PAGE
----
I’m not the biggest fan of nostalgia. At this moment, I have God knows how many friends who are graduating from college, and virtually all of their Facebook statuses have some sort of remark about how they can’t believe this is really happening. Yes, you can. Do you know what happens when you graduate? You put on a robe and hat, walk onto a stage, and get a diploma. There, I’ve spoiled it. I graduated on May 21st of last year, which, if I recall correctly, was also the day the world was set to end. When it failed to do so, I was forced to eat dinner with my family. Talk about mixed blessings.
As anyone who knows me or reads this blog can tell you (there really aren’t too many in the latter camp but not the former), I complain a lot. These days, I’m complaining about the fact that I’m leaving for grad school in just a couple of weeks, yet have tens of thousands of dollars in unmet financial need. I’m working on a solution. Fellowships, scholarships, drug dealing, whatever. That isn’t the point. The point is that even though I’ve made it this far—gotten into my dream program, found housing, made arrangements to pay for at least some of my education—there are certain people in my life who still can’t trust me to take care of myself. There’s nothing that I can say that will convince them. Trusting somebody is a leap of faith no matter how you slice it, but whenever I tell them I’ll be fine, they bring up some way in which I have failed to meet their expectations. Isn’t reassuring me supposed to be their job? I have enough problems on my plate without having to act as my own support group. Not that I need a support group, mind you. A group of people who tell me that I, Robot King, am the greatest person in the entire world and will succeed in spite of my many obstacles will suffice. I’d have a much easier time dealing with my laundry list of neuroses if my own friends and family weren’t constantly picking them apart.
Summer has a way of drawing out sentimental reminiscences. Something about the heat and the atmosphere puts me in a reflective state of mind. People take of their clothes, go for a swim, then walk down the street half-naked on their way to bars or ice cream parlors. It’s supposed to be fun and carefree. Not surprisingly, I never quite saw it that way. Maybe it’s just because I’m unemployed, and even when I was in school, summer tended to drag by, but I don’t see summer as a blissful time. When I was a kid, I spent most of it lounging around looking for something to do. Maybe most people don’t have that problem. For me, having the entire day to myself can be either liberating or defeating. As with most things, what matters is how you deal with it.
I really can’t say that too many years of my life have been joyful. Even at my best, I tend to be plagued by fears that what I have now can’t last. Of course, I’m usually right. A self-help speaker would tell me to live in the moment. Yes, I know. The problem is that the moment usually sucks, too. Don’t worry about me. I’m alright. The only thing that needs to change is that the people who insist that I won’t be alright are the ones who are always trying to “help” me. You wanna help me? Ask me about anything other than the stuff that I spend every waking moment thinking about. Ask me what movies I’ve seen lately, or if I’d like to join you on whatever you’re about to do. Don’t ask me about my future. It’ll work out. I’m praying.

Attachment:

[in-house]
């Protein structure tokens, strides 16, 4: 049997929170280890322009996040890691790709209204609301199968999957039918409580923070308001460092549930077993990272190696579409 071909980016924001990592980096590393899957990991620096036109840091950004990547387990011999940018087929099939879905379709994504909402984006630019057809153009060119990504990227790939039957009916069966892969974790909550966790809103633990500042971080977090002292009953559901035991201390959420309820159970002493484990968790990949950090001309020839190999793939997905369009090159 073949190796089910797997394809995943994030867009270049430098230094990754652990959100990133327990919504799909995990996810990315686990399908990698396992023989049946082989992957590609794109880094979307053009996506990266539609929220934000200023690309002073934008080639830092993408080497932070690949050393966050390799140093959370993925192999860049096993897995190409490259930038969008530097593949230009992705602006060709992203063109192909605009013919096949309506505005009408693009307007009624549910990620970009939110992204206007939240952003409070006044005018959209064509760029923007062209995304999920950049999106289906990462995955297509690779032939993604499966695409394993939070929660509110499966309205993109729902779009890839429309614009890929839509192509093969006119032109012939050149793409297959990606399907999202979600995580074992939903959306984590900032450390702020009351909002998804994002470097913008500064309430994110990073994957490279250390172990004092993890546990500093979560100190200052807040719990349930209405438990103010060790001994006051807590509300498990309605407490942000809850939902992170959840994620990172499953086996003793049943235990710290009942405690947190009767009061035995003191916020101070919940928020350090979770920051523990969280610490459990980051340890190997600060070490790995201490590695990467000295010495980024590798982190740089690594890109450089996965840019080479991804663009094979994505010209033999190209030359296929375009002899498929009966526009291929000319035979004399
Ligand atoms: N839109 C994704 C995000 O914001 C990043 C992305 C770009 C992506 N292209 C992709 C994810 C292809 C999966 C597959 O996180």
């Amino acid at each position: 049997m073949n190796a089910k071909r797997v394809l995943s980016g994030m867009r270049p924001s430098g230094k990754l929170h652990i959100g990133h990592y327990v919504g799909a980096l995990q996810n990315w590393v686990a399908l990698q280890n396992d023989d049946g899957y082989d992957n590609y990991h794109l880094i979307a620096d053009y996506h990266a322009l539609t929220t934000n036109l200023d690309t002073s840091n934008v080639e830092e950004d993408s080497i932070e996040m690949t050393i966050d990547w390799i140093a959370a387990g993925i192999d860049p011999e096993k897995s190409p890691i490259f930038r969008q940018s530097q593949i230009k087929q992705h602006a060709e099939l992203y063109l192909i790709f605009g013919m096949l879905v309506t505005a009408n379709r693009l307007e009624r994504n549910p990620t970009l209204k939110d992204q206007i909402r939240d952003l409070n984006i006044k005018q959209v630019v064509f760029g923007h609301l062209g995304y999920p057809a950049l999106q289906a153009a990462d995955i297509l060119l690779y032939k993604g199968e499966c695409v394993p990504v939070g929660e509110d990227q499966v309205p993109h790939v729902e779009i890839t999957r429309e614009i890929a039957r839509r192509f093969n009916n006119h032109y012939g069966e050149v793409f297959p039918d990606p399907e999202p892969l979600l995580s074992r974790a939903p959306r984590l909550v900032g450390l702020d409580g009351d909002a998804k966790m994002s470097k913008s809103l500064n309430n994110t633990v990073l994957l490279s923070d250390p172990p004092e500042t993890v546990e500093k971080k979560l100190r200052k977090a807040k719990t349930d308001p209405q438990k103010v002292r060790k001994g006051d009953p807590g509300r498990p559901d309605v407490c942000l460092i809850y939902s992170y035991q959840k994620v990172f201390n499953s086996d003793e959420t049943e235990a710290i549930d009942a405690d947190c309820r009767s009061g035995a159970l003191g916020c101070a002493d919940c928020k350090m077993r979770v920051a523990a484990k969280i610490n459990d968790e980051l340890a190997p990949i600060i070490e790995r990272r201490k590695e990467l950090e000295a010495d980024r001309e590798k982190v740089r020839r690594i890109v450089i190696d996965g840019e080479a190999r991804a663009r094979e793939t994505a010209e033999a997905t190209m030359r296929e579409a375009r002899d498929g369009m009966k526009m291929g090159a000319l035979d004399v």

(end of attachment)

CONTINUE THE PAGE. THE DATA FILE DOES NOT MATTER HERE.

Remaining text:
I try not to live on hope. Hope has this annoying tendency to always let me down. Rather, I focus on faith. Faith cannot be destroyed. And for much of my life, it’s all I’ve had.
When it comes to summer music, it’s hard to beat the Beach Boys. I’m listening to them as I write this. That said, they’re not my favorite band for this season. Generally, I lean towards 70s and 80s music. Often, that means hair metal. There is hardly a cheesier and more uplifting song in existence than Van Halen’s “Jump”. Some might say that it’s about suicide, but I like to think that the speaker is not jumping from quite so great a height.
My graduation ceremony was boring. Most of them are. The head of my department (or some such important person) gave a mildly inspirational speech about the practical applications of an English degree, then a couple of students gave speeches. The first was the most clichéd graduation speech I’d ever heard, hitting every trope from “It seems like just yesterday…” to “Thanks to my friends and family for all your love and support” to “I can’t believe it. We did it!” As for the rest of the event, let’s just say that I was glad I brought a book. Hey, what kind of English major would I be if I didn’t read a lot?
Try not to get too excited about your impending graduation, be it a literal or a figurative one. We’re all growing and changing. The only thing that rolled-up slip of paper means is that now you have to find some other way to occupy your time. These days, I watch TV and masturbate a lot. Care to join me?